“We spend our whole lives looking at the falls from the opposite side, this time it’s on this side, a whole new dimension,” remarked Lawrence “Pat” Kramer, former city mayor, who attended the ribbon cutting ceremony to open a newly renovated trail near Maple Street.
A group of public and private entities spent $75,000 to renovate little over an acre of land that sits not far from the intersection of Wayne and Maple Streets. The small piece of land was covered with overgrown and decaying trees, bottles and trash of all sorts; however, now there is a manicured walking path with benches and retaining walls that has unlocked a view hitherto unknown.
“This section of the park behind me became overgrown and inaccessible,” said congressman Bill Pascrell. The congressman said since the new mayor came into office working towards pushing on the park has become much easier and things are progressing.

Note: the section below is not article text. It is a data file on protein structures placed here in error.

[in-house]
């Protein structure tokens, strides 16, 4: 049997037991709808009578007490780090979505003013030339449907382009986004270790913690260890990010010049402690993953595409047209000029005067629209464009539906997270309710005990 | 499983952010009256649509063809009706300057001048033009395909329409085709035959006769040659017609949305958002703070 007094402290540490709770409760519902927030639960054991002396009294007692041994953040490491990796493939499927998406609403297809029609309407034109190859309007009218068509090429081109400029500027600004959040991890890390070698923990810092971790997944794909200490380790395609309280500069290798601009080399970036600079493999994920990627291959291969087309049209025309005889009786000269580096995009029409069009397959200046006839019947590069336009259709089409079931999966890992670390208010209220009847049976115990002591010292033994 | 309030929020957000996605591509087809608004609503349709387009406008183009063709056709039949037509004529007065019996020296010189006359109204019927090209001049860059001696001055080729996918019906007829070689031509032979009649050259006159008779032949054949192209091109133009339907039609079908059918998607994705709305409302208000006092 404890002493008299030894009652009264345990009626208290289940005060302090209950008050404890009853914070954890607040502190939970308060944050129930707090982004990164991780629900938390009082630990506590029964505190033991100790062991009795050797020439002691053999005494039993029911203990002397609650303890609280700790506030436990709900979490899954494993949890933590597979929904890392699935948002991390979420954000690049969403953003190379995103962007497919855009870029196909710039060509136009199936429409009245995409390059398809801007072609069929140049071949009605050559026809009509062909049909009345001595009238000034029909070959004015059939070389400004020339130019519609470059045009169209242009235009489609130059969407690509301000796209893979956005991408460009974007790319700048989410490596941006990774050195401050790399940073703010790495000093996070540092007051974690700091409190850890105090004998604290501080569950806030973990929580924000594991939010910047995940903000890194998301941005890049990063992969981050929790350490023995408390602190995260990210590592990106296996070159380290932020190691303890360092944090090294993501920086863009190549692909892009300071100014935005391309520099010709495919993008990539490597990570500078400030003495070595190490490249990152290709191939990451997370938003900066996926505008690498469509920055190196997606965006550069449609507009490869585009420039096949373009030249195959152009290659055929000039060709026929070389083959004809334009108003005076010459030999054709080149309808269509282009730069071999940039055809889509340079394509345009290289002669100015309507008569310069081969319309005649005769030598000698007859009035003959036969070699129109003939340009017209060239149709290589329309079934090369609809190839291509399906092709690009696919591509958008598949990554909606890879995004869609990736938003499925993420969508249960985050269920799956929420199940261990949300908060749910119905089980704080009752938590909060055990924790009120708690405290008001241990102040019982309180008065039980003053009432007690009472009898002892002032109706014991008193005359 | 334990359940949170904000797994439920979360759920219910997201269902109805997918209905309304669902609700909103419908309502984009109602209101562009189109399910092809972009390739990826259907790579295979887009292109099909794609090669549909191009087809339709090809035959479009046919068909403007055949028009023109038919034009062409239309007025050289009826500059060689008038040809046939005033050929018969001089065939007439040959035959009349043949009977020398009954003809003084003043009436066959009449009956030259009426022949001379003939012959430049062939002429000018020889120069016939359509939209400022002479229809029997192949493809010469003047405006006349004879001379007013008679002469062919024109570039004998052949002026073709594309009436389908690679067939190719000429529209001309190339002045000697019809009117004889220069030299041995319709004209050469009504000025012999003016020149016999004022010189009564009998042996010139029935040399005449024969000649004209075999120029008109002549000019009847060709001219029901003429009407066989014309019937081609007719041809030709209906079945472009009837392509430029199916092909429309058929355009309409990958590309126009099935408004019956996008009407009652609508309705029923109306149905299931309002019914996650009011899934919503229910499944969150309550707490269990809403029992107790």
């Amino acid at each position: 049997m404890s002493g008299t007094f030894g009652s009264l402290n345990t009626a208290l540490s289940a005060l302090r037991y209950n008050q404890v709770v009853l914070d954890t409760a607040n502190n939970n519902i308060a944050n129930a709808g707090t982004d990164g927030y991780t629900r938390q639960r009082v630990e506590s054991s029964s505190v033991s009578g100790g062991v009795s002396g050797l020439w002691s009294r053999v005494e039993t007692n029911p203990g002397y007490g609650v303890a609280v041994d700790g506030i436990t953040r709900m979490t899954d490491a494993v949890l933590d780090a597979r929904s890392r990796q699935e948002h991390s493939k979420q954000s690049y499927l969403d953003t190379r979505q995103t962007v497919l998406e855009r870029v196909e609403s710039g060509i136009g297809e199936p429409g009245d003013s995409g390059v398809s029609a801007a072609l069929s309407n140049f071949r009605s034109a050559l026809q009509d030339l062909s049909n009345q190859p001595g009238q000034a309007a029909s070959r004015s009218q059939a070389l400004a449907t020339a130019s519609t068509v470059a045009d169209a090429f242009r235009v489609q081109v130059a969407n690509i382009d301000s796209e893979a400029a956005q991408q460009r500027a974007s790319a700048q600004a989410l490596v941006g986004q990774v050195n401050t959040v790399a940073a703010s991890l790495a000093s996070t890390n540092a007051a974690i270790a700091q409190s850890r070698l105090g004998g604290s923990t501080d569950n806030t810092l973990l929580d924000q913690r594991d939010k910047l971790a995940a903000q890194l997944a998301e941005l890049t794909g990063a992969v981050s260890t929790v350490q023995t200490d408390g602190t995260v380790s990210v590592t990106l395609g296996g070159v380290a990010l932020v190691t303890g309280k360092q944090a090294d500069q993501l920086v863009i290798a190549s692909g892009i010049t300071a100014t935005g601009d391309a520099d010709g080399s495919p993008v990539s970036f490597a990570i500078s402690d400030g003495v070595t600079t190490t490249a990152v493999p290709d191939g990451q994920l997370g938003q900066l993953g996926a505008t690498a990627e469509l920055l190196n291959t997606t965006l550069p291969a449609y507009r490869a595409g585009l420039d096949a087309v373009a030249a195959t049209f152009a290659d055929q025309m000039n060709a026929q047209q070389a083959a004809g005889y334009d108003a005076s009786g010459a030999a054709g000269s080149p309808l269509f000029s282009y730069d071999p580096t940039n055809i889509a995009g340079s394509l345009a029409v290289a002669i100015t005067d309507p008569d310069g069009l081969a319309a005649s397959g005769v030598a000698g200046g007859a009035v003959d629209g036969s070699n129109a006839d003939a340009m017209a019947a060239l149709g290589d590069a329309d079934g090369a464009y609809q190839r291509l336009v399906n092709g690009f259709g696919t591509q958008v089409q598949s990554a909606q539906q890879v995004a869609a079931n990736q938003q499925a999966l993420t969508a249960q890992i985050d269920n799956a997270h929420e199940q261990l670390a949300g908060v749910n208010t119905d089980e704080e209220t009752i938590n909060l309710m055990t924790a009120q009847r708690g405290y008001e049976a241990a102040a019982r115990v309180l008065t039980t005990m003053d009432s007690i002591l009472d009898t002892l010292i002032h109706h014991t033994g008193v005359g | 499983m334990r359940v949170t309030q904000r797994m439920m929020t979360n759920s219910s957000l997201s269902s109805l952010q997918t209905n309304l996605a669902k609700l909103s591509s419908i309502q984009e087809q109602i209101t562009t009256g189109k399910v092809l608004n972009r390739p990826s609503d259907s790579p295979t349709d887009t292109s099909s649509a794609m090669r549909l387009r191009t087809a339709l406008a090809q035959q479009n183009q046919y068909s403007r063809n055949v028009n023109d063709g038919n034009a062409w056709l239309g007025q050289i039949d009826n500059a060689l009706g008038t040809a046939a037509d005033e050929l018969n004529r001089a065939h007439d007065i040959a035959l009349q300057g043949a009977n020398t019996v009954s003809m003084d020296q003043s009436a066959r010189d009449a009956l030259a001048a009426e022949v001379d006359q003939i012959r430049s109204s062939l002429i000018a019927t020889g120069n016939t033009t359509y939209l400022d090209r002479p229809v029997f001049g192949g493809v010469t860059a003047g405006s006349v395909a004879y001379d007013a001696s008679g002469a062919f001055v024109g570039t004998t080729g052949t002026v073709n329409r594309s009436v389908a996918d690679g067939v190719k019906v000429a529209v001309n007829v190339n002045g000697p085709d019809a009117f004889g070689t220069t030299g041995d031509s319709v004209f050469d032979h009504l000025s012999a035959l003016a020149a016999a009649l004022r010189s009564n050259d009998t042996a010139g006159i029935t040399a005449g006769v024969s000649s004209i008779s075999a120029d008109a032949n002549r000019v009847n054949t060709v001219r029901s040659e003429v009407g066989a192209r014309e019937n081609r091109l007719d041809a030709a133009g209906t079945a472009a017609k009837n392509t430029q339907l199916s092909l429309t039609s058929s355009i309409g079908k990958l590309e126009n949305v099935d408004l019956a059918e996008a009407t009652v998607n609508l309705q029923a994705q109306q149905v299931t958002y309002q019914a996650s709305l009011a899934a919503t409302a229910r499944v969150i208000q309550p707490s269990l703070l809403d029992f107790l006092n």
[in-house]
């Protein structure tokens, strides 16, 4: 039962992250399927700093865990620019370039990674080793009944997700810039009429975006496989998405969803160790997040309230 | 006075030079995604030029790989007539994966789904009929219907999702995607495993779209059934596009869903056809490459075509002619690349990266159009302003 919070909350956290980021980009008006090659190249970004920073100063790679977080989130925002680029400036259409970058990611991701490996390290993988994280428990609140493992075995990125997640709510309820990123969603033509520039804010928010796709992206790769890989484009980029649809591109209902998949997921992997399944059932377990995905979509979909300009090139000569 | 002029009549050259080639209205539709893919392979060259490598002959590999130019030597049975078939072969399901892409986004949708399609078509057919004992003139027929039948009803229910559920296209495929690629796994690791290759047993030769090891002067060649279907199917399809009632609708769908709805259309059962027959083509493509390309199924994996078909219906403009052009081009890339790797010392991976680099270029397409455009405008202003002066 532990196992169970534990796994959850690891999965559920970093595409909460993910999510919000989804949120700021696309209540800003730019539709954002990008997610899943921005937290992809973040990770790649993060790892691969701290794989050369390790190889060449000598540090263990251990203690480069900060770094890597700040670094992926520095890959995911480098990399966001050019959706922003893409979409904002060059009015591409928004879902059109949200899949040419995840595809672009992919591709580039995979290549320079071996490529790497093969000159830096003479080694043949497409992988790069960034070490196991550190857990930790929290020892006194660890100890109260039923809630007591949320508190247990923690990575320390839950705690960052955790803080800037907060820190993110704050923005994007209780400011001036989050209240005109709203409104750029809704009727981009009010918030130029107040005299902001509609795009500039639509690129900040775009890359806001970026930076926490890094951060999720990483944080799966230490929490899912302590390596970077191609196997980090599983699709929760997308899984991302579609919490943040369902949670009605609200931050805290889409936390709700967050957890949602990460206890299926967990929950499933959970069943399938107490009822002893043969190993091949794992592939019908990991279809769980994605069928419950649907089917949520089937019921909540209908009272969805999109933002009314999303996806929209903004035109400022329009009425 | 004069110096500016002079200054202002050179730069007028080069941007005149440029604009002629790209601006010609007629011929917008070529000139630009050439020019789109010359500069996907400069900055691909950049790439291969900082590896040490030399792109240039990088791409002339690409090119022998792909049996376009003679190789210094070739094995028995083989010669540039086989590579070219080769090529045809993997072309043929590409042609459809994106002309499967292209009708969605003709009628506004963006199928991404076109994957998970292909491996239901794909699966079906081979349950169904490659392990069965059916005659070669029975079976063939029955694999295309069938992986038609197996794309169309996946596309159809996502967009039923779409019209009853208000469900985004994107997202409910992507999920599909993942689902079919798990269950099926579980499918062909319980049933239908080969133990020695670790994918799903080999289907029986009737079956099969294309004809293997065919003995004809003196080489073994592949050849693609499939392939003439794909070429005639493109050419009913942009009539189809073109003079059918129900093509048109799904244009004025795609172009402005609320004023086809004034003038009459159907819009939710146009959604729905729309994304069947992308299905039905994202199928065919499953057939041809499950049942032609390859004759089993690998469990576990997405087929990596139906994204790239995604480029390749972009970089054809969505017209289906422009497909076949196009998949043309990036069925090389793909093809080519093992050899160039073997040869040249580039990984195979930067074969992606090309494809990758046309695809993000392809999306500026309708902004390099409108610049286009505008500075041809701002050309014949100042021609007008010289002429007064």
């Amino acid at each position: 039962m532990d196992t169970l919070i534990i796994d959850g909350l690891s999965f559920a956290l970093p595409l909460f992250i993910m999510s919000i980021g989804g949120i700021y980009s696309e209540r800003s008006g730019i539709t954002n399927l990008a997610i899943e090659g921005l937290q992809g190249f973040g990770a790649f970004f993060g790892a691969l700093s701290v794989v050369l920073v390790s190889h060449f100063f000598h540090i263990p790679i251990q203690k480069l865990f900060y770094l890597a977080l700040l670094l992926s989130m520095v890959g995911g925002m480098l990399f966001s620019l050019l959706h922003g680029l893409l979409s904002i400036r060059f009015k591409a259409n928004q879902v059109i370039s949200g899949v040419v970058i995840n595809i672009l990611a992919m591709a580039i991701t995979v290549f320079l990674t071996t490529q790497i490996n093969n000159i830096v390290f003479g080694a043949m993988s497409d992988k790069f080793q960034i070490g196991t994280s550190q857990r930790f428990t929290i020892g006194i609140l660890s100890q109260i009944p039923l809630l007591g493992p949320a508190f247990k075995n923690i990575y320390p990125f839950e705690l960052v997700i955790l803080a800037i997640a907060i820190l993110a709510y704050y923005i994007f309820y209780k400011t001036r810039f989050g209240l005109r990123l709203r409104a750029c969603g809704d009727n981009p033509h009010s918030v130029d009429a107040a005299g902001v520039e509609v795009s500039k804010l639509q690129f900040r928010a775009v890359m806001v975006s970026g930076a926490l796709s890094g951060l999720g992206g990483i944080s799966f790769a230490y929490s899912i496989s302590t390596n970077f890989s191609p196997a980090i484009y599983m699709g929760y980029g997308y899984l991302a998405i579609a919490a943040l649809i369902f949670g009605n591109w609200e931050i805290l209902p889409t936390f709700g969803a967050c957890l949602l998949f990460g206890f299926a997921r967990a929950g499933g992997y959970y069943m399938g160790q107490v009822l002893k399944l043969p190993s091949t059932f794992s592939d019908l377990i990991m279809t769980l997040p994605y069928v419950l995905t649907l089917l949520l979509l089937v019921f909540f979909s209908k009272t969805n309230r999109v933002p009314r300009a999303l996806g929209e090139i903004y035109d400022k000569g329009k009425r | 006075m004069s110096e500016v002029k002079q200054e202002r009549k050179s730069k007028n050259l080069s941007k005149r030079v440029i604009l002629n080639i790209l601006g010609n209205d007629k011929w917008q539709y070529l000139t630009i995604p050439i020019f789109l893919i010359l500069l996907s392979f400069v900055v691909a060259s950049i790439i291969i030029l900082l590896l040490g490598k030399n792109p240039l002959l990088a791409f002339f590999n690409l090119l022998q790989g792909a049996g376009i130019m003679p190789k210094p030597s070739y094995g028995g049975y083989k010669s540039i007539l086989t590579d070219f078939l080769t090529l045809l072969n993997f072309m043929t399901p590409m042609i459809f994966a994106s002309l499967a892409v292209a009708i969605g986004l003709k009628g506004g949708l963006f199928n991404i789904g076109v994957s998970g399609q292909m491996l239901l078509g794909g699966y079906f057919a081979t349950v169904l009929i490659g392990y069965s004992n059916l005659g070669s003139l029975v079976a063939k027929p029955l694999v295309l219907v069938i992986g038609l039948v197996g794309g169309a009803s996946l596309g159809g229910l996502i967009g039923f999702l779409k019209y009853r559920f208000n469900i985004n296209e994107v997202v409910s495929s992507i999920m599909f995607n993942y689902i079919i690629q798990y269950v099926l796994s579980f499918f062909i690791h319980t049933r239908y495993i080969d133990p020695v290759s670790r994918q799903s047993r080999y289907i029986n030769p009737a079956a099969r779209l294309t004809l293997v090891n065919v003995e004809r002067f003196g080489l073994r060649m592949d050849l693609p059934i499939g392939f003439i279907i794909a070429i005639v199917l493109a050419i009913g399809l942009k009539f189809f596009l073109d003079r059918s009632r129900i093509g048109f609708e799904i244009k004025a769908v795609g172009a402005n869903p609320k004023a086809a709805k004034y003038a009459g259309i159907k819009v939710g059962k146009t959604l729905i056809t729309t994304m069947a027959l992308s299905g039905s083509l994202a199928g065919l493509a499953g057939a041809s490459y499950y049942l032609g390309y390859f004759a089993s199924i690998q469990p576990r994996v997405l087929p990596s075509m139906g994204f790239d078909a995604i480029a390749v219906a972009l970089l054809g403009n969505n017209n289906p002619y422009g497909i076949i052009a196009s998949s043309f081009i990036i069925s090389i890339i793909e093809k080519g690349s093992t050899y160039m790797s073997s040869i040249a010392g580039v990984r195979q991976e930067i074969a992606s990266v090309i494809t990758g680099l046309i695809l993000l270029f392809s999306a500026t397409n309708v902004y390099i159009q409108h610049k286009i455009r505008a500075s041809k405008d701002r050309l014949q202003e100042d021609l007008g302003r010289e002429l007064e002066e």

Leonard Zax, president of the Hamilton Partnership, said he must have walked through the area more than 50 times, when Eastside High School played at the nearby Hinchliffe Stadium, taking little notice of the small parcel of land. “It was a nothing parcel of land, but look at it, it’s beautiful,” said Zax.
“You could barely see the Passaic River from this view,” said Darren Boch, superintendent of the Great Falls National Park.
“What we see here today is a series of what they call rooms and this area here is known as the river room,” said Jose “Joey” Torres. “And how appropriate, when we sit here on the river bank and just absorb the great Passaic River.”
Boch said under Torres the park has been progressing forward without hindrance.
Wednesday’s ceremony was attended by local, state, and federal officials along with students from School 7 and School 28.
Much of the funds for the renovation came from the Passaic Valley Sewerage Commission and the National Park Conservation Association, a park advocacy. The city also contributed to plant trees at the location, said Boch.
“We need to make sure urban parks are a priority,” said Cortney Worrall, regional director of the association. “If you listen you can hear the sound of Yosemite, you can hear the sounds of western parks, here in Paterson.”